WIMAUMA — On a sunny and warm fall morning, all appears peaceful in rural southeastern Hillsborough County.
Farmers survey citrus crops while their workers tend to the orchards. Cattle graze in the fields, ranch hands care for property and equipment, and quiet envelops the small homes and farms that dot the landscape.
But lately, poachers and thieves have marred this country serenity, killing animals on private property and stealing equipment. The problem has grown so persistent that the sound of shots echo through night and early morning hours, and it's not uncommon to find cut fences as violators encroach onto private properties.
A task force made up of the Hillsborough County Sheriff's Office Agricultural Crime Unit and the Florida Fish and Wildlife Conservation Commission continues to monitor the poaching problem.
Last month, the task force arrested a 19-year-old Mulberry man. Authorities charged Dalton Gant with felony armed trespassing after arresting him near Bethlehem Road and Albritton Road for poaching a deer on private property.
Deputies found a pickup truck known to be used by poachers hidden in the woods. It contained hunting equipment and remnants of recently killed animals.
The task force operation centers primarily on ending the illegal hunting of deer, but perpetrators also trespass to hunt pigs and turkey and to net fish, according to Sgt. Ed Raburn with HCSO's Homeland Security Division. Raburn says the hunters will shoot anything they see whenever and wherever they see it as long as it's convenient.
"It's a crime of opportunity," Raburn said. "People don't have access to land to hunt on or don't want to travel to a place to hunt, but they live in close proximity to private property or public land where hunting isn't allowed.
"When they trespass on this property to hunt, the poaching occurs."
Hunters turn to poaching for a number of reasons. Some hunt for trophies, thrill or meat. When the situation becomes lucrative, the meat can be sold for profit, as was the case in Central Florida last November, when state wildlife agents arrested 10 people suspected of being members of a Florida poaching ring shipping thousands of pounds of illegal meat around the country. The shipments included everything from deer to turkeys and even armadillos.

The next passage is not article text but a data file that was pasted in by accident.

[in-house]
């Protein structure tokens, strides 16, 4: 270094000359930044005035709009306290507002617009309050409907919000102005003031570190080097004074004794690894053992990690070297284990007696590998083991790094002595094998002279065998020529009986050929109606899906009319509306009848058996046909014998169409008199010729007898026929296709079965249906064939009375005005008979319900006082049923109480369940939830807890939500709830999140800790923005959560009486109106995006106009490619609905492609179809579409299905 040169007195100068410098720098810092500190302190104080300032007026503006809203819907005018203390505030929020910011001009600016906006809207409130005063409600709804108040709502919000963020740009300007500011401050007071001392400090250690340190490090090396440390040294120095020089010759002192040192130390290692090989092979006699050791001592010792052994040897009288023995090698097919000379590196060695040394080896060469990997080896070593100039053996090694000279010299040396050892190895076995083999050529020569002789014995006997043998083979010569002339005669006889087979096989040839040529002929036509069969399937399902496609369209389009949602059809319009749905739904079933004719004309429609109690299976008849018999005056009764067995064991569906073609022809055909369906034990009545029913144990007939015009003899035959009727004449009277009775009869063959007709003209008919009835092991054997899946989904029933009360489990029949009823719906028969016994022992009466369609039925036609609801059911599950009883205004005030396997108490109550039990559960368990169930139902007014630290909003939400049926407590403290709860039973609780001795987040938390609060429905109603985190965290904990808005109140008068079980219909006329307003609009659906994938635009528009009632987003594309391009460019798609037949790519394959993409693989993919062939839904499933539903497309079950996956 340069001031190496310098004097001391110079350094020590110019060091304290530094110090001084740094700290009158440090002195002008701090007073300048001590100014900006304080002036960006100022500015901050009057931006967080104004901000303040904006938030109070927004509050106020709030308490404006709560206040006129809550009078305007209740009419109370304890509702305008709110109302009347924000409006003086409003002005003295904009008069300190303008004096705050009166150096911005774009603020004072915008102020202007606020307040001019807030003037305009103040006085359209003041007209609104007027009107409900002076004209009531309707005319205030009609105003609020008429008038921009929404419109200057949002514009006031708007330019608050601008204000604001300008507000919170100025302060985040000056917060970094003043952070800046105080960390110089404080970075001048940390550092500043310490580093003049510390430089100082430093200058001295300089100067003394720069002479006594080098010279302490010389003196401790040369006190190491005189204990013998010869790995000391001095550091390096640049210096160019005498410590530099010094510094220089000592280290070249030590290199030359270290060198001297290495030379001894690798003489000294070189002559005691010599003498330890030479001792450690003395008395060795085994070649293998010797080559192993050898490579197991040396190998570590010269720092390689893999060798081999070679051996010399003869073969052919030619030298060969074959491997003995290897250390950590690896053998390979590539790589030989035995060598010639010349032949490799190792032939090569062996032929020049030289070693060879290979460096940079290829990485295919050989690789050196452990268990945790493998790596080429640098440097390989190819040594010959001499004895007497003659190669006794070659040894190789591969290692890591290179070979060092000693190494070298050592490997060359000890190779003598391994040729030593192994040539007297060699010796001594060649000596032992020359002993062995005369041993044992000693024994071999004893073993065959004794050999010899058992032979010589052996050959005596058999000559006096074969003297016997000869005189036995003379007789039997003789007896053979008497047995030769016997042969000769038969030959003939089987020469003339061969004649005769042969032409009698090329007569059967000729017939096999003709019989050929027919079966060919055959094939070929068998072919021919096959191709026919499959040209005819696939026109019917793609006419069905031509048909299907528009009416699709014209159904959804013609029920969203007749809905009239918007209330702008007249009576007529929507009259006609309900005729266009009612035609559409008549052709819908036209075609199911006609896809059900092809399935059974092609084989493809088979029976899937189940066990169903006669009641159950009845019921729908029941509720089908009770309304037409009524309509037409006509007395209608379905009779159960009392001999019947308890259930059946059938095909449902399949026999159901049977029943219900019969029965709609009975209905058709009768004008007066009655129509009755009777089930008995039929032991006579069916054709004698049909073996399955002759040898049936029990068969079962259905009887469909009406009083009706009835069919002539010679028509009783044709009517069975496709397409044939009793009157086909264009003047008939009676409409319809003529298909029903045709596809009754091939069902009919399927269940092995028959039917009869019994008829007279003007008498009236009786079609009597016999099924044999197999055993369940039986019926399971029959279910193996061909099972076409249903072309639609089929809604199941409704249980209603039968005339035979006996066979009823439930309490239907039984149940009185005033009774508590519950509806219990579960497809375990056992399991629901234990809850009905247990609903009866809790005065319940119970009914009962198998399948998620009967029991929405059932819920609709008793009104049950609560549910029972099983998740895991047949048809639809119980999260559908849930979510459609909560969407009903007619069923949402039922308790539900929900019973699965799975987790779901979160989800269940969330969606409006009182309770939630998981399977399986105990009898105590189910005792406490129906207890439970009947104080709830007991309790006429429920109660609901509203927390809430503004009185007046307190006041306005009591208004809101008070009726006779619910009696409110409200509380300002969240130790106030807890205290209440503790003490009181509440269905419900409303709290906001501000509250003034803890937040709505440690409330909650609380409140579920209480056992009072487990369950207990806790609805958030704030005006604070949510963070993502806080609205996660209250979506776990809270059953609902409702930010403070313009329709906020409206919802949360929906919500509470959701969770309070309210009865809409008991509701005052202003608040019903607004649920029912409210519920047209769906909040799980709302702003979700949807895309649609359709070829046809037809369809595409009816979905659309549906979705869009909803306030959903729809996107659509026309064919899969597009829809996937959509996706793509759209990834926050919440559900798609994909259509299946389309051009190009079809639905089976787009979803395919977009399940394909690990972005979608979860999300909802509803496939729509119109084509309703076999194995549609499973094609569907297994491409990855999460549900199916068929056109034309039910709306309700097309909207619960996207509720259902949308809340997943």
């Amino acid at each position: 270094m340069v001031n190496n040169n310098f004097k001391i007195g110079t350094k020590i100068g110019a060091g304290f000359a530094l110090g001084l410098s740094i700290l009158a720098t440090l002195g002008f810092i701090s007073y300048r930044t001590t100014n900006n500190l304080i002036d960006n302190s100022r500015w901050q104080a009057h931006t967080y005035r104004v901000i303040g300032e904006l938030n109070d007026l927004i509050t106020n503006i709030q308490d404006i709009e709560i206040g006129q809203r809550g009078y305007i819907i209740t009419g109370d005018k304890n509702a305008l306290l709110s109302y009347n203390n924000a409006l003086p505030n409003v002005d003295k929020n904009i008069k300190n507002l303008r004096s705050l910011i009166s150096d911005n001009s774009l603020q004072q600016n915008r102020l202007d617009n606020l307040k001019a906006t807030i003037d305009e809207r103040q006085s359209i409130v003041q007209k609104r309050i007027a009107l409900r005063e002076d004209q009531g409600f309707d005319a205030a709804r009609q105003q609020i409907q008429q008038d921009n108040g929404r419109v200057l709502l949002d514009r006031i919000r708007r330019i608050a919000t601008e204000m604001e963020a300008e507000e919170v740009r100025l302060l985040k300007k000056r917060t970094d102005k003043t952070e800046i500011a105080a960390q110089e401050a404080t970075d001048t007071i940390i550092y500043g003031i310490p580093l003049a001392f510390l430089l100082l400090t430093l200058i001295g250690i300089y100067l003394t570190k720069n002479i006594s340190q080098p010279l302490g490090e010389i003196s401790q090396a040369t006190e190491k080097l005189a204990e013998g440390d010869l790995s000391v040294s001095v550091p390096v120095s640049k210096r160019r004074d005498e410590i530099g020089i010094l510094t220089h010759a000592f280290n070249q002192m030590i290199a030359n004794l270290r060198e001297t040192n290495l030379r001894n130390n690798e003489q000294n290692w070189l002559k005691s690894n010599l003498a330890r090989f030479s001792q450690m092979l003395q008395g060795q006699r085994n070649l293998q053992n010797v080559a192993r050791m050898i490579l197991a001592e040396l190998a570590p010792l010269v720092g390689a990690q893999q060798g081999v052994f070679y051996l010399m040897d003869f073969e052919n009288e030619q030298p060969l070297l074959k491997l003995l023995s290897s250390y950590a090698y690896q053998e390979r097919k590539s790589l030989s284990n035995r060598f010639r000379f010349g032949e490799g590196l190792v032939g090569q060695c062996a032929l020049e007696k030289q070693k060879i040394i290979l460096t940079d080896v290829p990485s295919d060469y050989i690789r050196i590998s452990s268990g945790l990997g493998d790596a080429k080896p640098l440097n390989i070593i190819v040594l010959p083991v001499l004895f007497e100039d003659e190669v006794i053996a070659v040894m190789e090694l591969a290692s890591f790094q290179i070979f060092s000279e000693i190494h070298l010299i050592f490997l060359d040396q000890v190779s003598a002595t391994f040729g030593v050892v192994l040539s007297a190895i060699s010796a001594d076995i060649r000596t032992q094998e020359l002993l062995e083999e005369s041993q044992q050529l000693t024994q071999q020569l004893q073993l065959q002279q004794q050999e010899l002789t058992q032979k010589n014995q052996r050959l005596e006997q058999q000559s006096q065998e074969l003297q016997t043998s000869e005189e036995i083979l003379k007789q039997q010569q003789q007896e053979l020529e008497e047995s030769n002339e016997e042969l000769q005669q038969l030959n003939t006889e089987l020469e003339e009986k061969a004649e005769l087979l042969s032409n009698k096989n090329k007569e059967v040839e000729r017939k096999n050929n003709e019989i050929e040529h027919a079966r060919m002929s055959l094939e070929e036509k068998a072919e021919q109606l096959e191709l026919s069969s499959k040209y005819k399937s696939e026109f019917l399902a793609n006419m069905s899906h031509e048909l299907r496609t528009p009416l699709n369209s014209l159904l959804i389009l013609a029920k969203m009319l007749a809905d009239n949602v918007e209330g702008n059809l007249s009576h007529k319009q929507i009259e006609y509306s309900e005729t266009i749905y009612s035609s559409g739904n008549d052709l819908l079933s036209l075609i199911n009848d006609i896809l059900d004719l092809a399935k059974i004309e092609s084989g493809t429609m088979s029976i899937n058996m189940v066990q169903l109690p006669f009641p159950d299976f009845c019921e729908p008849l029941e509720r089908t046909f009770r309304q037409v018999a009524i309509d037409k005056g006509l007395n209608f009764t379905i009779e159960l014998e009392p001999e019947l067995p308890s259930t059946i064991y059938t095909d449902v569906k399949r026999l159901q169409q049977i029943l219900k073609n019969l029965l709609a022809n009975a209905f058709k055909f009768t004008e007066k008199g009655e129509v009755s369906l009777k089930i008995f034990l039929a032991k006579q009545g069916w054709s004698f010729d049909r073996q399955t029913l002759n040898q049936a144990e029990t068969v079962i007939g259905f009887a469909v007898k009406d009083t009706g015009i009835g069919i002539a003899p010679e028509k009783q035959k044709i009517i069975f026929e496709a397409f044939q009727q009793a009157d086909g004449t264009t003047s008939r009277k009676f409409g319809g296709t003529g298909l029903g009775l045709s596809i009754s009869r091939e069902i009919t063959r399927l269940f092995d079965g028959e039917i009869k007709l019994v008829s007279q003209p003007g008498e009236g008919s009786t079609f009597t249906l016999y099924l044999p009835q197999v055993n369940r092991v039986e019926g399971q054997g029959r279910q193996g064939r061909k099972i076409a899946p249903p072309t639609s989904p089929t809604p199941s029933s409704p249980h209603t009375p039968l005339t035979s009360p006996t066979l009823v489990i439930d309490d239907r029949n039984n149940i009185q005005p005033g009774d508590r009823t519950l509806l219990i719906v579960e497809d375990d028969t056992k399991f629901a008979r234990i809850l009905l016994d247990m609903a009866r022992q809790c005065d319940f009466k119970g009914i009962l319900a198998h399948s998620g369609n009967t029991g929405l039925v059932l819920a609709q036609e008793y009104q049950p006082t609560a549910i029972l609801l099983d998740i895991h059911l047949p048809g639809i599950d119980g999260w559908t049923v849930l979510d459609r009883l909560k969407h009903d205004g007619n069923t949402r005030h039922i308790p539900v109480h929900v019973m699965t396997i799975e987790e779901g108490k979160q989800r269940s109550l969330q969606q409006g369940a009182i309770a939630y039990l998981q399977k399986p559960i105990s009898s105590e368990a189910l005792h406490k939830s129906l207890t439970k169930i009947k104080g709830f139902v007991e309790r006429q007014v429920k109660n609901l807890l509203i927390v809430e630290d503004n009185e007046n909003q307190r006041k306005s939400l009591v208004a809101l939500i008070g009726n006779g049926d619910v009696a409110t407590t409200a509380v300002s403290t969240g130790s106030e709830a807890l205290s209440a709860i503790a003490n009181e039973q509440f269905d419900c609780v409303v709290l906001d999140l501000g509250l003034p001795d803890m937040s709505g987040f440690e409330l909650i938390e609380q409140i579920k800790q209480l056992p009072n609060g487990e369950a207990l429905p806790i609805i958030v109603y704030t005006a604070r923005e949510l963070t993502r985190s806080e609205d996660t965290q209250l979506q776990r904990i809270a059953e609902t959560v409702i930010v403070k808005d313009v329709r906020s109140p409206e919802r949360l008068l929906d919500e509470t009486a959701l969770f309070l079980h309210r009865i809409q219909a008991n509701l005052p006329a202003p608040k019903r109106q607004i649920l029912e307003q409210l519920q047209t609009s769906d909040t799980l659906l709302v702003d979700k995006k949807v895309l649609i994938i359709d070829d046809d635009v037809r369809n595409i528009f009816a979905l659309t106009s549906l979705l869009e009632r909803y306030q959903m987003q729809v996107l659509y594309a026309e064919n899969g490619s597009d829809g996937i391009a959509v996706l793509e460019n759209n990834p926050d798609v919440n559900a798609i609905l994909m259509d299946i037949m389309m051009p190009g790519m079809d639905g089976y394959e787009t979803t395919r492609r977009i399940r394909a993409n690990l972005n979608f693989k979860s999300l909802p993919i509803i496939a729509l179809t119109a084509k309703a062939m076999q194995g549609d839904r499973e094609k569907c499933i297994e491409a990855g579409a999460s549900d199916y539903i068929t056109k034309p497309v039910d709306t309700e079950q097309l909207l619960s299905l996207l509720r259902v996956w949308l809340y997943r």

Farmers and ranchers worry about the associated safety risks that accompany the crime of poaching. They fear their families and their employees who work outdoors in the fields could be harmed by stray bullets, since some poachers will shoot from passing cars on the road.
They also worry about livestock getting loose and running astray on private property and county roads, when poachers cut through their fences.
The small farmers, ranch hands and homeowners in rural southeastern Hillsborough County have become moving targets to poachers.
Some of the farmers pursue raccoons and opossums that can attack their chickens, but now the shots they hear in the dark may come from poachers instead of ranchers chasing pests.
Jack Sizemore, who is part of a family business that owns 700 acres of strawberries, citrus and watermelon farms in the Wimauma area, says he sees evidence of poaching.
"You see illegal dumping, trash, carcasses, damaged property from four-wheel pickups running things over, and fences that have been cut," Sizemore said, standing next to Jaymar Produce Co., a packing operation he owns on State Road 674 in Wimauma.
"Word of mouth and communication are what's needed to stop the poaching," Sizemore added. "When the heat is on, everybody gets quiet. In my opinion, the best defense against anything like this is your neighbors. If you see anything odd, report it. A fence, a gate and a lock only work for honest folks."
Besides poaching, thieves target area farmers and ranchers. Sizemore has had everything from sprinklers and pesticides, to diesel fuel and batteries from power units stolen from his farms.
Thieves and poachers also have been known to encroach on properties with dogs in the middle of the night in pursuit of deer. They've use Global Positioning Systems to guide their way on the sprawling ranches.
Authorities encourage the farmers to be vigilant and alert.
"Putting a stop to this behavior will certainly have an impact on the safety of our citizens as well as the environment," Raburn noted. "It's a worthy investment in our community."
Kathryn Moschella can be reached at firstname.lastname@example.org.